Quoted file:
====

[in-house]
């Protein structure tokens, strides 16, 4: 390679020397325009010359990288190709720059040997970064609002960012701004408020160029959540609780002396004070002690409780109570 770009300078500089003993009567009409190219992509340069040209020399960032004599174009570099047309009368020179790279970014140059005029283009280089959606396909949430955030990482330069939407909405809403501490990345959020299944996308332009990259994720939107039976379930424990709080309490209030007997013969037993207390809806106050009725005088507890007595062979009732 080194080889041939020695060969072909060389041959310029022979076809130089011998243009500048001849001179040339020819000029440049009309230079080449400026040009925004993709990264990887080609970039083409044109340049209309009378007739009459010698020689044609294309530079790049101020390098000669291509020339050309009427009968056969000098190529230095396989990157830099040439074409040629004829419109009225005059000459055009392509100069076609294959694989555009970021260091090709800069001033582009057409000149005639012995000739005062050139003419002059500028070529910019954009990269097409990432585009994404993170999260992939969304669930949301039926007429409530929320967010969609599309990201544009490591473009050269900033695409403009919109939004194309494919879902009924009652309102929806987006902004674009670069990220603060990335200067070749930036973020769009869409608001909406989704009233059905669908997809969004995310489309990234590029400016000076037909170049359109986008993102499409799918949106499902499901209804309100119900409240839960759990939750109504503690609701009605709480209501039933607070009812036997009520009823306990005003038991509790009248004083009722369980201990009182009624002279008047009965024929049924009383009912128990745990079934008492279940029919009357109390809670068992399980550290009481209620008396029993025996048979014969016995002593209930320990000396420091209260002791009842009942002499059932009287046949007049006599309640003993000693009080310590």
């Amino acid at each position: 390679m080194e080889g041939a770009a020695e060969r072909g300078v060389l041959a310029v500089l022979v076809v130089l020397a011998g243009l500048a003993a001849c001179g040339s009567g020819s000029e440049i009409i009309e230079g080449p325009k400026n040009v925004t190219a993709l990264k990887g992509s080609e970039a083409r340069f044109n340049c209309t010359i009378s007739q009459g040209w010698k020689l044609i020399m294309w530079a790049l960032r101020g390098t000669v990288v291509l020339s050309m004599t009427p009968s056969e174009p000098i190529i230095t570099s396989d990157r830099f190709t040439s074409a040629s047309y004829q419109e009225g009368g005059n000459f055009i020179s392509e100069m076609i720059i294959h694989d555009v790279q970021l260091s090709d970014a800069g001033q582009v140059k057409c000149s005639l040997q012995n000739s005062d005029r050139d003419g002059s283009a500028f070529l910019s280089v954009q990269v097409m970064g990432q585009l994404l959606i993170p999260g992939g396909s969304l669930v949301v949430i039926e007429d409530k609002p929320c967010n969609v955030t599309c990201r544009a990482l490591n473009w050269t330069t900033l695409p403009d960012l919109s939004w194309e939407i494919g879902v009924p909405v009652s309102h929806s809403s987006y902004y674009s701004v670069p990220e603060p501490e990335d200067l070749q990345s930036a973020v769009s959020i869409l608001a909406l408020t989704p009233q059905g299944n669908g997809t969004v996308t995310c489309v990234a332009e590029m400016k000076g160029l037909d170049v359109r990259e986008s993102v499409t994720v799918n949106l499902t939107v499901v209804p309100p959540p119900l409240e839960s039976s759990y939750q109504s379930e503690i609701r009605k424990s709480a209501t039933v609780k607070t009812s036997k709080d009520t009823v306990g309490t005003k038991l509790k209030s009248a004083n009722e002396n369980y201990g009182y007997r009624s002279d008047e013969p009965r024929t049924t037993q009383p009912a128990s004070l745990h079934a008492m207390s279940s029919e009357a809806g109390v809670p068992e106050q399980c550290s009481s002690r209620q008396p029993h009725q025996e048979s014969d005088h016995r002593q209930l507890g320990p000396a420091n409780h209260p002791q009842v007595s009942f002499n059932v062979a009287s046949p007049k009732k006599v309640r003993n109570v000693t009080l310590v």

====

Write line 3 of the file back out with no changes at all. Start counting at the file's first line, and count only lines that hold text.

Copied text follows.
């Amino acid at each position: 390679m080194e080889g041939a770009a020695e060969r072909g300078v060389l041959a310029v500089l022979v076809v130089l020397a011998g243009l500048a003993a001849c001179g040339s009567g020819s000029e440049i009409i009309e230079g080449p325009k400026n040009v925004t190219a993709l990264k990887g992509s080609e970039a083409r340069f044109n340049c209309t010359i009378s007739q009459g040209w010698k020689l044609i020399m294309w530079a790049l960032r101020g390098t000669v990288v291509l020339s050309m004599t009427p009968s056969e174009p000098i190529i230095t570099s396989d990157r830099f190709t040439s074409a040629s047309y004829q419109e009225g009368g005059n000459f055009i020179s392509e100069m076609i720059i294959h694989d555009v790279q970021l260091s090709d970014a800069g001033q582009v140059k057409c000149s005639l040997q012995n000739s005062d005029r050139d003419g002059s283009a500028f070529l910019s280089v954009q990269v097409m970064g990432q585009l994404l959606i993170p999260g992939g396909s969304l669930v949301v949430i039926e007429d409530k609002p929320c967010n969609v955030t599309c990201r544009a990482l490591n473009w050269t330069t900033l695409p403009d960012l919109s939004w194309e939407i494919g879902v009924p909405v009652s309102h929806s809403s987006y902004y674009s701004v670069p990220e603060p501490e990335d200067l070749q990345s930036a973020v769009s959020i869409l608001a909406l408020t989704p009233q059905g299944n669908g997809t969004v996308t995310c489309v990234a332009e590029m400016k000076g160029l037909d170049v359109r990259e986008s993102v499409t994720v799918n949106l499902t939107v499901v209804p309100p959540p119900l409240e839960s039976s759990y939750q109504s379930e503690i609701r009605k424990s709480a209501t039933v609780k607070t009812s036997k709080d009520t009823v306990g309490t005003k038991l509790k209030s009248a004083n009722e002396n369980y201990g009182y007997r009624s002279d008047e013969p009965r024929t049924t037993q009383p009912a128990s004070l745990h079934a008492m207390s279940s029919e009357a809806g109390v809670p068992e106050q399980c550290s009481s002690r209620q008396p029993h009725q025996e048979s014969d005088h016995r002593q209930l507890g320990p000396a420091n409780h209260p002791q009842v007595s009942f002499n059932v062979a009287s046949p007049k009732k006599v309640r003993n109570v000693t009080l310590v």